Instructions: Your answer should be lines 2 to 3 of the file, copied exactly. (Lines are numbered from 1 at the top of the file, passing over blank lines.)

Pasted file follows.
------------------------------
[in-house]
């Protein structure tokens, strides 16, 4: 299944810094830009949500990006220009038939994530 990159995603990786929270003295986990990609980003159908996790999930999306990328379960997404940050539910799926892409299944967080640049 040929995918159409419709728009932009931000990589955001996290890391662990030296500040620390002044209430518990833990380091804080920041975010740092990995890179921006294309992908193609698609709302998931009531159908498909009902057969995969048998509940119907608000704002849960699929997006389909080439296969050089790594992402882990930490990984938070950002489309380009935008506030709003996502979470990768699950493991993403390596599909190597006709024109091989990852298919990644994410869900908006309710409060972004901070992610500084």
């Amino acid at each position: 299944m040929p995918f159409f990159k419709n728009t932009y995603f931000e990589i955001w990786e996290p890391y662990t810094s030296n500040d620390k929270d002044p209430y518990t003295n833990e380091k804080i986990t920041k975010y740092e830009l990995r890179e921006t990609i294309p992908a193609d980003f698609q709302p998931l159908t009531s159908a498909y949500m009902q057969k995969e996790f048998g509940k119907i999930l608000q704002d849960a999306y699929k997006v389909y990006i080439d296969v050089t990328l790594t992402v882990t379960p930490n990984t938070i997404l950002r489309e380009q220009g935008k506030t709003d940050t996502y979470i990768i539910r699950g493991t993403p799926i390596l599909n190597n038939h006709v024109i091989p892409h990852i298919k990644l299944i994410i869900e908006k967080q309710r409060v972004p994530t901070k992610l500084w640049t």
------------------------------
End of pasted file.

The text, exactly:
């Protein structure tokens, strides 16, 4: 299944810094830009949500990006220009038939994530 990159995603990786929270003295986990990609980003159908996790999930999306990328379960997404940050539910799926892409299944967080640049 040929995918159409419709728009932009931000990589955001996290890391662990030296500040620390002044209430518990833990380091804080920041975010740092990995890179921006294309992908193609698609709302998931009531159908498909009902057969995969048998509940119907608000704002849960699929997006389909080439296969050089790594992402882990930490990984938070950002489309380009935008506030709003996502979470990768699950493991993403390596599909190597006709024109091989990852298919990644994410869900908006309710409060972004901070992610500084």
């Amino acid at each position: 299944m040929p995918f159409f990159k419709n728009t932009y995603f931000e990589i955001w990786e996290p890391y662990t810094s030296n500040d620390k929270d002044p209430y518990t003295n833990e380091k804080i986990t920041k975010y740092e830009l990995r890179e921006t990609i294309p992908a193609d980003f698609q709302p998931l159908t009531s159908a498909y949500m009902q057969k995969e996790f048998g509940k119907i999930l608000q704002d849960a999306y699929k997006v389909y990006i080439d296969v050089t990328l790594t992402v882990t379960p930490n990984t938070i997404l950002r489309e380009q220009g935008k506030t709003d940050t996502y979470i990768i539910r699950g493991t993403p799926i390596l599909n190597n038939h006709v024109i091989p892409h990852i298919k990644l299944i994410i869900e908006k967080q309710r409060v972004p994530t901070k992610l500084w640049t």